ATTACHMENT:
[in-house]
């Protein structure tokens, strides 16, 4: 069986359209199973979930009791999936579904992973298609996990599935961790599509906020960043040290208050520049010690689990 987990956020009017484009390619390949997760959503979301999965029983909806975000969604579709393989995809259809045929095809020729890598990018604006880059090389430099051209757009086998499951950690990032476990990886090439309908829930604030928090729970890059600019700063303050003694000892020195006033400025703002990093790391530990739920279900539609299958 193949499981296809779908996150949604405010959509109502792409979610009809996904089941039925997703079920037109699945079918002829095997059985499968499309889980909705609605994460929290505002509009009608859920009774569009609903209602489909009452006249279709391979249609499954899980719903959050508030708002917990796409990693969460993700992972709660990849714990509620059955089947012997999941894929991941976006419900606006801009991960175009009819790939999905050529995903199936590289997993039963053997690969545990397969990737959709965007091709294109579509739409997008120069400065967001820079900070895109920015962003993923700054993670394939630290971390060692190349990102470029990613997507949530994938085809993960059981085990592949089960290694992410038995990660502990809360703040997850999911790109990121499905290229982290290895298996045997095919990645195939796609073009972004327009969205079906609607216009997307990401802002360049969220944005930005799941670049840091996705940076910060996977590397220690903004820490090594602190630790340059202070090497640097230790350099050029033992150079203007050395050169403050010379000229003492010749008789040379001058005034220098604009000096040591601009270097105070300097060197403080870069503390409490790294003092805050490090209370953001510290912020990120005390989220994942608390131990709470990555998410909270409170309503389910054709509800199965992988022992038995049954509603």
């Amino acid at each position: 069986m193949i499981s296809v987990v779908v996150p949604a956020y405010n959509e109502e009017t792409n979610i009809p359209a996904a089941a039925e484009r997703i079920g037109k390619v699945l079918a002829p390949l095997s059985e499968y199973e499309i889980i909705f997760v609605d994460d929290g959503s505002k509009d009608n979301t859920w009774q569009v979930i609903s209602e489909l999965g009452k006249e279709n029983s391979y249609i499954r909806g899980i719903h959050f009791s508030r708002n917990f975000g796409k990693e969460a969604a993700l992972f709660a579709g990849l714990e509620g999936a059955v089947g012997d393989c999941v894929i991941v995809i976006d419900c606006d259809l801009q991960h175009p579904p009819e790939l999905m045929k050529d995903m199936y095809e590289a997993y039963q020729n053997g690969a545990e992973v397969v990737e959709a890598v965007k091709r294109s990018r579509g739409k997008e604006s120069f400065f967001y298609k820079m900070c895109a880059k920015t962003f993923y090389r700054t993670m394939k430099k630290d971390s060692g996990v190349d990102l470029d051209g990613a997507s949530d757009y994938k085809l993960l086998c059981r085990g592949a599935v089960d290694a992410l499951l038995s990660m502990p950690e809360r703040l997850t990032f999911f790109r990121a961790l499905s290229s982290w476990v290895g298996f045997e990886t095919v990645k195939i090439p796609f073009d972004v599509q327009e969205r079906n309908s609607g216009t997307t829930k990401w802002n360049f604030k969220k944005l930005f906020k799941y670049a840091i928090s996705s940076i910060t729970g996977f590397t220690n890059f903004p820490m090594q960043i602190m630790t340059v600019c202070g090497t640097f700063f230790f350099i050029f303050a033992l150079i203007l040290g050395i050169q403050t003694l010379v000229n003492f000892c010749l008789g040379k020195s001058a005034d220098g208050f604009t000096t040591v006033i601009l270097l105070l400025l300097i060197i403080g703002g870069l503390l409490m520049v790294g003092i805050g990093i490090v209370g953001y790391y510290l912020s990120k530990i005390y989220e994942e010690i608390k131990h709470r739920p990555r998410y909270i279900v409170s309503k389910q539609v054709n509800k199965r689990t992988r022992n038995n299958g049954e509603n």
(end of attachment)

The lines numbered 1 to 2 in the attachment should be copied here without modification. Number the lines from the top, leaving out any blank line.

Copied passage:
[in-house]
């Protein structure tokens, strides 16, 4: 069986359209199973979930009791999936579904992973298609996990599935961790599509906020960043040290208050520049010690689990 987990956020009017484009390619390949997760959503979301999965029983909806975000969604579709393989995809259809045929095809020729890598990018604006880059090389430099051209757009086998499951950690990032476990990886090439309908829930604030928090729970890059600019700063303050003694000892020195006033400025703002990093790391530990739920279900539609299958 193949499981296809779908996150949604405010959509109502792409979610009809996904089941039925997703079920037109699945079918002829095997059985499968499309889980909705609605994460929290505002509009009608859920009774569009609903209602489909009452006249279709391979249609499954899980719903959050508030708002917990796409990693969460993700992972709660990849714990509620059955089947012997999941894929991941976006419900606006801009991960175009009819790939999905050529995903199936590289997993039963053997690969545990397969990737959709965007091709294109579509739409997008120069400065967001820079900070895109920015962003993923700054993670394939630290971390060692190349990102470029990613997507949530994938085809993960059981085990592949089960290694992410038995990660502990809360703040997850999911790109990121499905290229982290290895298996045997095919990645195939796609073009972004327009969205079906609607216009997307990401802002360049969220944005930005799941670049840091996705940076910060996977590397220690903004820490090594602190630790340059202070090497640097230790350099050029033992150079203007050395050169403050010379000229003492010749008789040379001058005034220098604009000096040591601009270097105070300097060197403080870069503390409490790294003092805050490090209370953001510290912020990120005390989220994942608390131990709470990555998410909270409170309503389910054709509800199965992988022992038995049954509603």